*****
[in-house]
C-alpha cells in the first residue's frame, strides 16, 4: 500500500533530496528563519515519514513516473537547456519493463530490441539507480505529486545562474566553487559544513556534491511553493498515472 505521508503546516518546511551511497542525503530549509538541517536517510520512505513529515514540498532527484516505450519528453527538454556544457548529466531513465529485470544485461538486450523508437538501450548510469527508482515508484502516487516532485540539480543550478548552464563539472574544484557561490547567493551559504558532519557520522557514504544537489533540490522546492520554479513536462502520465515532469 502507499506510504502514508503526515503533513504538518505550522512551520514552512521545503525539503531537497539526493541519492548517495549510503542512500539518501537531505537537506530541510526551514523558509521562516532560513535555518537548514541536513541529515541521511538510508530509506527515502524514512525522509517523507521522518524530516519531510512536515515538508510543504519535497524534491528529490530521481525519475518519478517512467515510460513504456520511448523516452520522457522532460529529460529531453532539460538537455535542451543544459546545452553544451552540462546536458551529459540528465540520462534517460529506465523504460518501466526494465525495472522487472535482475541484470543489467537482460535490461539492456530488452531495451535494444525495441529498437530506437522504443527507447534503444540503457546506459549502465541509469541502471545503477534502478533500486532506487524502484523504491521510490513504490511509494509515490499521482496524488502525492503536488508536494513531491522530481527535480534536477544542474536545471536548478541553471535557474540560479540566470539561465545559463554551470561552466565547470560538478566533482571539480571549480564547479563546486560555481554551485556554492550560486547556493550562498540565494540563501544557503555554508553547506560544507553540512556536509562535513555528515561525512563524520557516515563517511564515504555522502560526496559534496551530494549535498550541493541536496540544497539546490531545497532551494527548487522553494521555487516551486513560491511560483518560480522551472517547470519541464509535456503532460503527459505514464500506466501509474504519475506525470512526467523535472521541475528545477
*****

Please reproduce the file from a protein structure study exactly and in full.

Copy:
[in-house]
C-alpha cells in the first residue's frame, strides 16, 4: 500500500533530496528563519515519514513516473537547456519493463530490441539507480505529486545562474566553487559544513556534491511553493498515472 505521508503546516518546511551511497542525503530549509538541517536517510520512505513529515514540498532527484516505450519528453527538454556544457548529466531513465529485470544485461538486450523508437538501450548510469527508482515508484502516487516532485540539480543550478548552464563539472574544484557561490547567493551559504558532519557520522557514504544537489533540490522546492520554479513536462502520465515532469 502507499506510504502514508503526515503533513504538518505550522512551520514552512521545503525539503531537497539526493541519492548517495549510503542512500539518501537531505537537506530541510526551514523558509521562516532560513535555518537548514541536513541529515541521511538510508530509506527515502524514512525522509517523507521522518524530516519531510512536515515538508510543504519535497524534491528529490530521481525519475518519478517512467515510460513504456520511448523516452520522457522532460529529460529531453532539460538537455535542451543544459546545452553544451552540462546536458551529459540528465540520462534517460529506465523504460518501466526494465525495472522487472535482475541484470543489467537482460535490461539492456530488452531495451535494444525495441529498437530506437522504443527507447534503444540503457546506459549502465541509469541502471545503477534502478533500486532506487524502484523504491521510490513504490511509494509515490499521482496524488502525492503536488508536494513531491522530481527535480534536477544542474536545471536548478541553471535557474540560479540566470539561465545559463554551470561552466565547470560538478566533482571539480571549480564547479563546486560555481554551485556554492550560486547556493550562498540565494540563501544557503555554508553547506560544507553540512556536509562535513555528515561525512563524520557516515563517511564515504555522502560526496559534496551530494549535498550541493541536496540544497539546490531545497532551494527548487522553494521555487516551486513560491511560483518560480522551472517547470519541464509535456503532460503527459505514464500506466501509474504519475506525470512526467523535472521541475528545477